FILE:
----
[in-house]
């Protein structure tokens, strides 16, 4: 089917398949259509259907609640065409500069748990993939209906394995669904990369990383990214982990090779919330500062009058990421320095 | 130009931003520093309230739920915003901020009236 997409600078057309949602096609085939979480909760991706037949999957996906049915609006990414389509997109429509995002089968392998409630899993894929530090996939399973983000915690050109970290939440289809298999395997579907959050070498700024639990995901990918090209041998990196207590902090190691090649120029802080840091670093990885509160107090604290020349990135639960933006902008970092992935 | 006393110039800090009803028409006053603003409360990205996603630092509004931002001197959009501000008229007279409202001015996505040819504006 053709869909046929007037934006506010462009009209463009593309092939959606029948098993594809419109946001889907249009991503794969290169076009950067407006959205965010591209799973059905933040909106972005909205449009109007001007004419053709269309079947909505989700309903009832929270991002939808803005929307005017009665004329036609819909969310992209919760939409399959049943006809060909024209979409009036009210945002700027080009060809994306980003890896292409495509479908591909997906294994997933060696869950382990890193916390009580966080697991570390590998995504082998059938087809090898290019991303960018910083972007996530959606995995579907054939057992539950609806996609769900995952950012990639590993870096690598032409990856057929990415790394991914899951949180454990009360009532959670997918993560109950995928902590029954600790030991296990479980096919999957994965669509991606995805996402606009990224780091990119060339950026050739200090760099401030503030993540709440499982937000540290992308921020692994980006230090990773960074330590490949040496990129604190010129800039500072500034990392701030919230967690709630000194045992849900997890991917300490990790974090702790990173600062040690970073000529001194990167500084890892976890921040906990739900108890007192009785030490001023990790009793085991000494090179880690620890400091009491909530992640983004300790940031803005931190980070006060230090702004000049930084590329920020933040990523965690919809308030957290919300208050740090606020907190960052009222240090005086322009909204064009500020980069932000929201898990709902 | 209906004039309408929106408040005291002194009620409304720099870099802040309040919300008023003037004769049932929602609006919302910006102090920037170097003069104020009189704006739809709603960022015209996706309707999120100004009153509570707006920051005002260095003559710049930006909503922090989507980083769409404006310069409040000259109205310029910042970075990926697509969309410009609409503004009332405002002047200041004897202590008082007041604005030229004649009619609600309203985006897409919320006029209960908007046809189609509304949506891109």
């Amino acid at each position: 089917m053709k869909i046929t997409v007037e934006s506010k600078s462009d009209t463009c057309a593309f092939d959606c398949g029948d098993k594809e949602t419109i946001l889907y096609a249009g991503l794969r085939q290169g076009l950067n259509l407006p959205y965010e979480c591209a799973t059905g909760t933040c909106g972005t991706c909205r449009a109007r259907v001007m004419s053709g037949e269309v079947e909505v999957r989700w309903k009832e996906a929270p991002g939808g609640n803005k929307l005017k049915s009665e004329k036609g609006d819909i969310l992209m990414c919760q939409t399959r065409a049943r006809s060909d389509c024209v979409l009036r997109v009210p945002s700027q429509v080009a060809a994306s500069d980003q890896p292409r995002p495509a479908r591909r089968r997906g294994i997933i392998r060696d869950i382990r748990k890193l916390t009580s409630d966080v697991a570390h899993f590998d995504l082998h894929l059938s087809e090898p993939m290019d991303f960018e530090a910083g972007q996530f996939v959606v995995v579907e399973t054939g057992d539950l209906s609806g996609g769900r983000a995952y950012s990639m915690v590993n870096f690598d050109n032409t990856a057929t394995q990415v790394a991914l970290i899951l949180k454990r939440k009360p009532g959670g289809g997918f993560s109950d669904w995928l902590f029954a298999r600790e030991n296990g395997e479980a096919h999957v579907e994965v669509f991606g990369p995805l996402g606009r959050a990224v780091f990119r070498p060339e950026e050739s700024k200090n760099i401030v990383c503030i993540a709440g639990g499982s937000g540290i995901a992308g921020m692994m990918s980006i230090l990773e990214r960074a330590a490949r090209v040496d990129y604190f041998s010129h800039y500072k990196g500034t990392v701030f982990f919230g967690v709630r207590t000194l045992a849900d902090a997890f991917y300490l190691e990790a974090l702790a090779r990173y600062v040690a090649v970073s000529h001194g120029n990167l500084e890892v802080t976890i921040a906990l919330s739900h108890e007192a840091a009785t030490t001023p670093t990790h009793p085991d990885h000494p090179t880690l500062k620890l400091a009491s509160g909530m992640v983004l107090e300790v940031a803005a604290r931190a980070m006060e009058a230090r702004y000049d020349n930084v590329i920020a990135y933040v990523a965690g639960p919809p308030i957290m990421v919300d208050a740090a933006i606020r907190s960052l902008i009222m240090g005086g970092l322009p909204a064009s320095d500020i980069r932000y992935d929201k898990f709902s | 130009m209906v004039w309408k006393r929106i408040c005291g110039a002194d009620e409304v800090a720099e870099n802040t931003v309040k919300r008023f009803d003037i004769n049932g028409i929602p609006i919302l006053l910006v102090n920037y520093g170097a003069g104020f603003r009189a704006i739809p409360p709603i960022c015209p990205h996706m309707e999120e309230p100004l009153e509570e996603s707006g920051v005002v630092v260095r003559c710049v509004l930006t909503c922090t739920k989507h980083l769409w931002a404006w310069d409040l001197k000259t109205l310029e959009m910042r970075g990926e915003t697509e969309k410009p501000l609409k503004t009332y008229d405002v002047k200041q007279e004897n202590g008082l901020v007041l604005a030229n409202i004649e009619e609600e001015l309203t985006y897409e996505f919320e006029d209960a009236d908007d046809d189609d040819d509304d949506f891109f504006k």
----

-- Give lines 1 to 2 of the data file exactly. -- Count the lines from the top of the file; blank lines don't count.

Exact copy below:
[in-house]
């Protein structure tokens, strides 16, 4: 089917398949259509259907609640065409500069748990993939209906394995669904990369990383990214982990090779919330500062009058990421320095 | 130009931003520093309230739920915003901020009236 997409600078057309949602096609085939979480909760991706037949999957996906049915609006990414389509997109429509995002089968392998409630899993894929530090996939399973983000915690050109970290939440289809298999395997579907959050070498700024639990995901990918090209041998990196207590902090190691090649120029802080840091670093990885509160107090604290020349990135639960933006902008970092992935 | 006393110039800090009803028409006053603003409360990205996603630092509004931002001197959009501000008229007279409202001015996505040819504006 053709869909046929007037934006506010462009009209463009593309092939959606029948098993594809419109946001889907249009991503794969290169076009950067407006959205965010591209799973059905933040909106972005909205449009109007001007004419053709269309079947909505989700309903009832929270991002939808803005929307005017009665004329036609819909969310992209919760939409399959049943006809060909024209979409009036009210945002700027080009060809994306980003890896292409495509479908591909997906294994997933060696869950382990890193916390009580966080697991570390590998995504082998059938087809090898290019991303960018910083972007996530959606995995579907054939057992539950609806996609769900995952950012990639590993870096690598032409990856057929990415790394991914899951949180454990009360009532959670997918993560109950995928902590029954600790030991296990479980096919999957994965669509991606995805996402606009990224780091990119060339950026050739200090760099401030503030993540709440499982937000540290992308921020692994980006230090990773960074330590490949040496990129604190010129800039500072500034990392701030919230967690709630000194045992849900997890991917300490990790974090702790990173600062040690970073000529001194990167500084890892976890921040906990739900108890007192009785030490001023990790009793085991000494090179880690620890400091009491909530992640983004300790940031803005931190980070006060230090702004000049930084590329920020933040990523965690919809308030957290919300208050740090606020907190960052009222240090005086322009909204064009500020980069932000929201898990709902 | 209906004039309408929106408040005291002194009620409304720099870099802040309040919300008023003037004769049932929602609006919302910006102090920037170097003069104020009189704006739809709603960022015209996706309707999120100004009153509570707006920051005002260095003559710049930006909503922090989507980083769409404006310069409040000259109205310029910042970075990926697509969309410009609409503004009332405002002047200041004897202590008082007041604005030229004649009619609600309203985006897409919320006029209960908007046809189609509304949506891109």